Unfortunately you have not chosen the best panel voltage for PWM charging a 12V battery. This probably came about through thinking only about the watts of panel and pump.

 

If you do manage to successfully get a PWM controller to charge your 12V battery with 330W 46V panel you will be throwing away power. This is often where the confusion starts when PWM charge controllers fail to deliver.

 

Before moving forward its best that you understand a little about power point and why MPPT control will help compensate for your mistake.

 

I am happy to get an MPPT controller, but want to know it's limitations so I don't end up in a similar situation. My concern with the controller Crossy posted was it's maximum rating of 740w, which is only 2 panels. I

 

I realize there is a lot to learn, originally I thought the panels were a 'much of a muchness' and with a cheap controller and 300w panel I'd be OK. As with all things the devil's in the detail. Is the panel I've bought a really bad choice?

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35 minutes ago, mixed said:

I am happy to get an MPPT controller, but want to know it's limitations so I don't end up in a similar situation. My concern with the controller Crossy posted was it's maximum rating of 740w, which is only 2 panels. I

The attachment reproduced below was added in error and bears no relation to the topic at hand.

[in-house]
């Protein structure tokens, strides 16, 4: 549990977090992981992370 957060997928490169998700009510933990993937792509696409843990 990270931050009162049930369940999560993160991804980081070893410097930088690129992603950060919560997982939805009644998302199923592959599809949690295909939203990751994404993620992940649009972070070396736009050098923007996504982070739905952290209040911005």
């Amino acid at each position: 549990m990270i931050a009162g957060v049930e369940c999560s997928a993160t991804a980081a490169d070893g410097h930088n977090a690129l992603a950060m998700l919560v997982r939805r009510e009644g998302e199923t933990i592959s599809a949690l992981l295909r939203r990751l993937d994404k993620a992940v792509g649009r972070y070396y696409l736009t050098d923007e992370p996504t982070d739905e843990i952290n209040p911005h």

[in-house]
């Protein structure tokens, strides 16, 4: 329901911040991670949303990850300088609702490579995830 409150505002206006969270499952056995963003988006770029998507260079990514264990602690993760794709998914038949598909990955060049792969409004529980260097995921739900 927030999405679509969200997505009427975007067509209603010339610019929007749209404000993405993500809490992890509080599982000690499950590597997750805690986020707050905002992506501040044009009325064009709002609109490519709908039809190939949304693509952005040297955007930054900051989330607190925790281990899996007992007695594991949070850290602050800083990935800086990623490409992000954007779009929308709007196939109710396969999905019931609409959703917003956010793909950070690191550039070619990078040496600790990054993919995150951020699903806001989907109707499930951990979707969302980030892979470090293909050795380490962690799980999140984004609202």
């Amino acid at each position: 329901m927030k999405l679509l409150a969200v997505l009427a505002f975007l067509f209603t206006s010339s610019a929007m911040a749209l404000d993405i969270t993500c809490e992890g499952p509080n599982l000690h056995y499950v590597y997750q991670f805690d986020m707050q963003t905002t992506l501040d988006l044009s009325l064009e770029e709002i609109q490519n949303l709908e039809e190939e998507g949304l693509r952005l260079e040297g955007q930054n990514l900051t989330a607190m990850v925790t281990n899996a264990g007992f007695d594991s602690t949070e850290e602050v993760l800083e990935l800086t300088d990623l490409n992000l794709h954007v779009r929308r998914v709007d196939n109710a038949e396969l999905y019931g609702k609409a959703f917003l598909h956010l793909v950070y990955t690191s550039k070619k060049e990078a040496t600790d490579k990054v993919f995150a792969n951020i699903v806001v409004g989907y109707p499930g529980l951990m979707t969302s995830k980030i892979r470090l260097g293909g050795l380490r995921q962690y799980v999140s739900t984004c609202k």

I realize there is a lot to learn, originally I thought the panels were a 'much of a muchness' and with a cheap controller and 300w panel I'd be OK. As with all things the devil's in the detail. Is the panel I've bought a really bad choice?

 

You can parallel multiple controllers on the same batteries if you want, just make sure the panel ends are separate.

 

If you want to go over a few 00 watts you would be better going for a higher battery voltage of 24V or 48V. The same current at the higher voltages means more power via the same controller.

 

For now I would get a more suitable MPPT controller like I linked to so your current system will work correctly. You can decide how to expand when and if the time comes.